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How to make your own heat exchanger
I have made three types of heat exchanger so far, each using a slightly different design. The first was a simple water over oil double tube heat exchanger with a 15 mm central pipe held within a 28 mm pipe.
The second was inspired by the picture I was sent by Stephan Helbig from Germany who made a similar heat exchanger made with a coil of micro-bore wrapped around the central copper pipe.
The third version has two stages so the fuel is warmed before it goes to the normal fuel filter (avoiding the need for the extra Peugeot filter I fitted to our VW Passat). The heater we sell is a three stage unit with an electrical boost which comes on only when the glow plugs are activated or when the wwater temperature is below a set limit.
The external coil looked easiy to make, but in fact it was quite tricky to make a neat job! It is essential to fill the 8 mm micro-bore pipe with fine dry sand or salt before attempting to bend it around the core, otherwise the pipe simply buckles. I used salt, which I had first dried in the oven and then ground to an almost liquid dust with a Moulinex electric soup blender. I then poured the salt dust into the pipe using a small diameter plastic funnel taped to the end of the pipe. (Beware. Fine salt dust stings your nose if sniffed). I then closed the ends of the pipe with wooden pegs to prevent spillage of the salt. It is possible to get quite a tight fitting spiral to the micro-bore pipe if you twist the pipe as you form the coil. It also helps to use a block of wood with a grove in it to hold the pipe as you can easily distort the soft pipe if you exert pressure using your naked fingers. Instead of using salt it is possible to fill the pipe with water or oil and clamp the ends.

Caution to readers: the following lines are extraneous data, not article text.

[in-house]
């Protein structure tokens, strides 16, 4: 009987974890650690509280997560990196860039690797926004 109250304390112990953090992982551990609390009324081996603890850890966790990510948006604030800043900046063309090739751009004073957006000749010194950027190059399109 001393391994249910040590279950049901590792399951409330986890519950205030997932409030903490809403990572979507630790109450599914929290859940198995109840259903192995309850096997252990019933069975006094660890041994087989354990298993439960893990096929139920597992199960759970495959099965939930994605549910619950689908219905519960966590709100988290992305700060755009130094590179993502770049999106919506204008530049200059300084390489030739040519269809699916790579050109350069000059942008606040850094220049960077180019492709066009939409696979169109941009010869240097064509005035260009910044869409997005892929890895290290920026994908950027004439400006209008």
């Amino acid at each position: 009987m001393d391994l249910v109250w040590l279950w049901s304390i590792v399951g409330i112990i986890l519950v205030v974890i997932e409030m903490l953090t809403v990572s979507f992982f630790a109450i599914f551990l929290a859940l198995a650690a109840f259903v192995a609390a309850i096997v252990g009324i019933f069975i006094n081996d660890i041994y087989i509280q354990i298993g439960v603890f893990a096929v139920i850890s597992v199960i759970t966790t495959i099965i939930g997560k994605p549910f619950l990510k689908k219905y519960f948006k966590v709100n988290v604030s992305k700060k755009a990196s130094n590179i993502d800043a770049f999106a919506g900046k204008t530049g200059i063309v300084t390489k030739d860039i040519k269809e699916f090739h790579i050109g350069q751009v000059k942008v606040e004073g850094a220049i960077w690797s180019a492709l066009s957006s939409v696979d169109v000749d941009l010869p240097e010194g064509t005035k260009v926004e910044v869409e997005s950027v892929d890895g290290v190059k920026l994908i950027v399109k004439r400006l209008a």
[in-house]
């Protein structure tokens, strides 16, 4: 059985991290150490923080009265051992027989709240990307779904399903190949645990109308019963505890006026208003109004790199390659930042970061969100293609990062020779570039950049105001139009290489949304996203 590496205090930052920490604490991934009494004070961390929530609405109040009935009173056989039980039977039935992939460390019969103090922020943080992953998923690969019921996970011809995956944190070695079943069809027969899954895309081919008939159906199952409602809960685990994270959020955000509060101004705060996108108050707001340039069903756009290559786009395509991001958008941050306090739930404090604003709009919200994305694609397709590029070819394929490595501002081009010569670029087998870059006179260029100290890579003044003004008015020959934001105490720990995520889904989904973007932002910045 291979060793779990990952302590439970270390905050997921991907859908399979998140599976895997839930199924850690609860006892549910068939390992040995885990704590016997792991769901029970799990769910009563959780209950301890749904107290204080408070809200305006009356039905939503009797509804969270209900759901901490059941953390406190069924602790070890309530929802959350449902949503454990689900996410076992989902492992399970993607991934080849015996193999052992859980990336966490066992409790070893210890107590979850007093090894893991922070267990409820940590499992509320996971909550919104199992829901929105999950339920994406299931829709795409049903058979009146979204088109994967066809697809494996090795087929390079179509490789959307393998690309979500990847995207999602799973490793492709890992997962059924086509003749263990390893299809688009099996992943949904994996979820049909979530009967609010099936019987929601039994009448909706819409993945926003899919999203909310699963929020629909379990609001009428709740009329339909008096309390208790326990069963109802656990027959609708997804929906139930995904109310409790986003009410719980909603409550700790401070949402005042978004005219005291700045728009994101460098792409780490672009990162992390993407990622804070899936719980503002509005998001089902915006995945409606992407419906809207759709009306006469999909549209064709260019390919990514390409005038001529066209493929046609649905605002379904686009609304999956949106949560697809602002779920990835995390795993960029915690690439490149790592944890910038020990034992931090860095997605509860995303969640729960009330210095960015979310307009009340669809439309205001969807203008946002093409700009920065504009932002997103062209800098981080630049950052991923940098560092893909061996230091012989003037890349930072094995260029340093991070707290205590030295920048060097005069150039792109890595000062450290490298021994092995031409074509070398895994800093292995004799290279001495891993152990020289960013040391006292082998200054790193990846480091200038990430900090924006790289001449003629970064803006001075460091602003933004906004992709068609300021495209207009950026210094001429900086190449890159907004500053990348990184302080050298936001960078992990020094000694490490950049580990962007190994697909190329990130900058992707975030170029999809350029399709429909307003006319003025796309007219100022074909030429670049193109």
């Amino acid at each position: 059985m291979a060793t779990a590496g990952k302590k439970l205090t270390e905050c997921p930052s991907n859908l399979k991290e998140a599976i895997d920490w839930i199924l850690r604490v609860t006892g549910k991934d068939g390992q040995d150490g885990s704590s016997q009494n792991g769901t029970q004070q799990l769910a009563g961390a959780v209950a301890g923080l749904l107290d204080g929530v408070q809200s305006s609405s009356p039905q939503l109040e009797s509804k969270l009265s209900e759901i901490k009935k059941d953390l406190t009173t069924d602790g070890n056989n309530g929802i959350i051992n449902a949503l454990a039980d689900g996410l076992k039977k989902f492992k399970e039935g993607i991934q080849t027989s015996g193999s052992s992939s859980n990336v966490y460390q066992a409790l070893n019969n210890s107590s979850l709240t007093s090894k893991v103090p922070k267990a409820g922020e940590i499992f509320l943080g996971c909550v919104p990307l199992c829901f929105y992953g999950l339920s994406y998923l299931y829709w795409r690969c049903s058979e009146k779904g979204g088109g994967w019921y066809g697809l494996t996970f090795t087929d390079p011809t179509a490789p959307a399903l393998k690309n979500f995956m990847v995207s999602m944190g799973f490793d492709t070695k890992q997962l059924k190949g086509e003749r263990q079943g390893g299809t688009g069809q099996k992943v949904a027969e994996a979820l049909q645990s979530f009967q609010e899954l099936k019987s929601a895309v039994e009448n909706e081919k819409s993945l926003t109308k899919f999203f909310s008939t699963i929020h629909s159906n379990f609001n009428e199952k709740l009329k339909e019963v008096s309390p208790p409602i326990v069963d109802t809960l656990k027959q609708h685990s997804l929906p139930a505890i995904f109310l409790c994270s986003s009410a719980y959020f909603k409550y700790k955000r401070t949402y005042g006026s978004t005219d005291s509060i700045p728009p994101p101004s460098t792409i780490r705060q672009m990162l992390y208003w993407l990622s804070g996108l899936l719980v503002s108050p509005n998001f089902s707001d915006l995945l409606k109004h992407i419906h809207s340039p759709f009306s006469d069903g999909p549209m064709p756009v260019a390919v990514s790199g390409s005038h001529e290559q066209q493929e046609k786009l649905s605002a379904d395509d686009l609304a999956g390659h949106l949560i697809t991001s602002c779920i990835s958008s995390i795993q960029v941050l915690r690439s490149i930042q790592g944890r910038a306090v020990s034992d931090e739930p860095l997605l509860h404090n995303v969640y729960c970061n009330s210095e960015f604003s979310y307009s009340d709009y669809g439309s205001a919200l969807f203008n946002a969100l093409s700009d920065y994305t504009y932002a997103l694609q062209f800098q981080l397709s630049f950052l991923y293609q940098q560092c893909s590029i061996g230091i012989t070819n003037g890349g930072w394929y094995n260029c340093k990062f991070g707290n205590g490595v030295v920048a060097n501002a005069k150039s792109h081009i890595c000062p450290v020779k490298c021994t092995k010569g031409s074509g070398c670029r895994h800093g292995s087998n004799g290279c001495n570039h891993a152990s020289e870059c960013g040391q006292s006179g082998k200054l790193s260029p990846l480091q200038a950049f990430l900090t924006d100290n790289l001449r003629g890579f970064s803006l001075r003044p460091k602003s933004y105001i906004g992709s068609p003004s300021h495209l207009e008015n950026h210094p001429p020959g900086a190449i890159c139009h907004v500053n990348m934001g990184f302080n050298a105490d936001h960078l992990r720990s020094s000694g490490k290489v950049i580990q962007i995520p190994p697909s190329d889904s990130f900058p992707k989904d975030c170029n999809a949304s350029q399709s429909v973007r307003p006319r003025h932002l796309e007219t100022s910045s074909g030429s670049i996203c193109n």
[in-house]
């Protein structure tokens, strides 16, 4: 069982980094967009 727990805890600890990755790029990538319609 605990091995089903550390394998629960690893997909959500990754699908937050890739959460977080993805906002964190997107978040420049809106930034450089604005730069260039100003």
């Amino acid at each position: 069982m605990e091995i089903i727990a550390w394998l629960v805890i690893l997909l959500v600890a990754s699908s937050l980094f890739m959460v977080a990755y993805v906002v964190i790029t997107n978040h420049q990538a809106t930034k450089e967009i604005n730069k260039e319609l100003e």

Ready to fill the micro bore with dry salt before coiling
When the coil is formed, the bungs can be removed, and the salt shaken out of the pipe whilst rotating it slowly, to enable the salt dust to fall out from the lower end. It will be necessary to tap the sides of the coil with a wooden spoon to release the salt. If it does not clear completely then you will have to soak it in hot water to dissolve out the salt. It may take a while but it does all come free in the end. I have not tried using sand, because I imagine it may be more difficult to remove the sand. Salt seems to work well so long as it is very dry, and you take great care to fill the tube without any air gaps inside. Keep tapping the sides of the tube as you fill it to shake the salt all the way down to the bottom.
The rest of the heat exchanger is made from standard Yorkshire plumbing fittings. Notice how the nozzles for receiving the rubber pipes are extended using half of a straight connector so the two solder rings make a convenient trap for the jubilee clip to grip the rubber pipe between. It may be better to braise the joints rather than use solder as the water can get very hot and melt the joints if the engine boils, however I can hear some people saying that the radiator is all made of soldered joints anyway!
I also attach a wire strap around the coil to keep it tightly secured to the 28 mm copper pipe, and then I run plenty of solder around the coil to weld it to the copper pipe as much as possible. The whole heat exchanger is then wrapped within a thick pipe insulation tube.
When using the double flow heat exchanger, the supply fuel goes around the coil and the return oil goes through the middle pipe.
Two stage heat exchanger ready for soldering the coil to the main water pipe
Detail of one end showing method of forming outlet and inlet ports.
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John Nicholson September 2005
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